Canberra signals reduced role in education sector

by Brett Henebery13 Jan 2015

Tactical retreat. Outsourcing. Diversification. Call it what you will, but the Government is decentralising its role in education.
 
On December 23, the Federal Government published a white paper on its roles and responsibilities in education, announcing a scaling back of its influence in the sector.
 
Hints scattered throughout the paper provided a glimpse into how the Government may be reducing its own role in favour of delegating responsibilities to less centralised authorities.
 
“What benefits, or costs, would arise from assigning full responsibility for school education to the States and Territories?” asks the paper.

It answers below:

“In general, the national interest will be best served through subsidiarity [responsibility given to the least centralised authority].”
 
Furthermore, the paper argued that the Commonwealth had already done its part by creating national education agencies and their architecture and said this work can now be continued by the states and the territories.
 
So what does this mean for the state of the education sector in 2015?
 
A decentralised role by Canberra might be seen by many schools across the country as a two-sided coin in which heads is further isolation and tails is more autonomy. Which view schools choose to take will likely depend on their funding capacity.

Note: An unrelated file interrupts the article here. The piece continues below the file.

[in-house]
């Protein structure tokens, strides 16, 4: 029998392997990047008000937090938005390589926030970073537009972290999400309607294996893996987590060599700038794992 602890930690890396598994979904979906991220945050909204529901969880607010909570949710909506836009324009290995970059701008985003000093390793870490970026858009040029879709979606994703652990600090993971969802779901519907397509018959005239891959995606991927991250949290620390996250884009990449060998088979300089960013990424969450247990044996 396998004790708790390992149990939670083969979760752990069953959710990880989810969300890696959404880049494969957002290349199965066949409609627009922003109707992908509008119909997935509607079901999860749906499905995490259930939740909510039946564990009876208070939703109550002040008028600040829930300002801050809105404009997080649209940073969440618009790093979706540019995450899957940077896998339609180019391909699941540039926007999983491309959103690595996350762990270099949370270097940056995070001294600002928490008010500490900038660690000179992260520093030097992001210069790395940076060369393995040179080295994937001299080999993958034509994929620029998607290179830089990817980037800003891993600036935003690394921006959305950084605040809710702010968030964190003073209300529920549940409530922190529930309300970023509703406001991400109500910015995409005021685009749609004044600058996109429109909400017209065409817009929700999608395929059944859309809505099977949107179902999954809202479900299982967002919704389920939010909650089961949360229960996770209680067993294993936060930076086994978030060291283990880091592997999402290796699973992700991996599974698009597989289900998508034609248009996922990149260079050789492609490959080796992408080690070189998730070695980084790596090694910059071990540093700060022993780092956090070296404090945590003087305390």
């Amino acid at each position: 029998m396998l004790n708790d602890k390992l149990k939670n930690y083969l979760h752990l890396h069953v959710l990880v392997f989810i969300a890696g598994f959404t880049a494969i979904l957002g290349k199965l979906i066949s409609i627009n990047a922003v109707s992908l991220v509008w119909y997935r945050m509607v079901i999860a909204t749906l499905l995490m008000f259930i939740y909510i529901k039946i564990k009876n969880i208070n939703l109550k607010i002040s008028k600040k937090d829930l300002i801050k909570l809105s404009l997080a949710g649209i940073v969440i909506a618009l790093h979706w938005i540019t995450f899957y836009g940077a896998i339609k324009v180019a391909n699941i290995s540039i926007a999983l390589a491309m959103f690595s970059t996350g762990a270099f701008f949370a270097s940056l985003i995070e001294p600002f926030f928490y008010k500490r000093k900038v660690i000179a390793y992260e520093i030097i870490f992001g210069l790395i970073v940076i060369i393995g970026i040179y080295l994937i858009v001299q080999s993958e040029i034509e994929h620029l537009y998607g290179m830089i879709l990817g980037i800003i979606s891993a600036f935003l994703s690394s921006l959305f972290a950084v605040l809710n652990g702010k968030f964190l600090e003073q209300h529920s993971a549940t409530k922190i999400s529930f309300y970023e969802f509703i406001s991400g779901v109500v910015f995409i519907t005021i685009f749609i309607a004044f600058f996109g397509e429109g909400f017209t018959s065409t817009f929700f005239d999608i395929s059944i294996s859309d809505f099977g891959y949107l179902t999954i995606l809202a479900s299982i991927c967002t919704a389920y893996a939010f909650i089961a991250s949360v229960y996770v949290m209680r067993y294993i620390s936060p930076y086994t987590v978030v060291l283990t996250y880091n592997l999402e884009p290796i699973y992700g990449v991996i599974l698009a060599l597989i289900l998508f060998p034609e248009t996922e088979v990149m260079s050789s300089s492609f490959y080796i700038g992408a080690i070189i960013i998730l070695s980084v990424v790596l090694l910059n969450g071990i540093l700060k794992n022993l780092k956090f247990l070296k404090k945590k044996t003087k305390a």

This is one of the issues that are likely to be debated as the contents of the Government’s white paper gradually flow into the public conscience. 
 
Australian Council for Education Leaders (ACEL) welcomed the white paper as an opportunity for the public discourse into the “counterproductive and contradictory” areas of Government education policy.
 
“Our hope is that the resulting white paper will provide clarity around those areas affected by Commonwealth or state and territory policy that often appears counterproductive or contradictory,” said Peter Hayes, Director of Education at ACEL.
 
With the final report not due until 2016, how the attitudes of education leaders (and the broader public) develop towards the policies outlined in the paper will be crucial to what kind of education landscape takes form.

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